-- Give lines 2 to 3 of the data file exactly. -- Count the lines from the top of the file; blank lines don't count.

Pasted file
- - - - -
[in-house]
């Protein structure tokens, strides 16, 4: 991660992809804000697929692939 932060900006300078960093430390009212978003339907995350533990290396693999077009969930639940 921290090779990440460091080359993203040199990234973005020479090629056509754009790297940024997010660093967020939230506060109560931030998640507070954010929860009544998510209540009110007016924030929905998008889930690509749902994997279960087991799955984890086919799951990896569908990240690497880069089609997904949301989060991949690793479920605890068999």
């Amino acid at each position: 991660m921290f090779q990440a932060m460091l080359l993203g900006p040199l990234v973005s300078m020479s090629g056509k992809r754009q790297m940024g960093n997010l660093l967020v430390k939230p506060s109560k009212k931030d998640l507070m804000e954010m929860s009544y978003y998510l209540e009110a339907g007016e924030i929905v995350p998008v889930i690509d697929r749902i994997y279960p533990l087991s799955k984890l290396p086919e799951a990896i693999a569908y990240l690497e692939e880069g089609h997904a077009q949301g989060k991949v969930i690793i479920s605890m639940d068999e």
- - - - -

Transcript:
């Protein structure tokens, strides 16, 4: 991660992809804000697929692939 932060900006300078960093430390009212978003339907995350533990290396693999077009969930639940 921290090779990440460091080359993203040199990234973005020479090629056509754009790297940024997010660093967020939230506060109560931030998640507070954010929860009544998510209540009110007016924030929905998008889930690509749902994997279960087991799955984890086919799951990896569908990240690497880069089609997904949301989060991949690793479920605890068999």
């Amino acid at each position: 991660m921290f090779q990440a932060m460091l080359l993203g900006p040199l990234v973005s300078m020479s090629g056509k992809r754009q790297m940024g960093n997010l660093l967020v430390k939230p506060s109560k009212k931030d998640l507070m804000e954010m929860s009544y978003y998510l209540e009110a339907g007016e924030i929905v995350p998008v889930i690509d697929r749902i994997y279960p533990l087991s799955k984890l290396p086919e799951a990896i693999a569908y990240l690497e692939e880069g089609h997904a077009q949301g989060k991949v969930i690793i479920s605890m639940d068999e």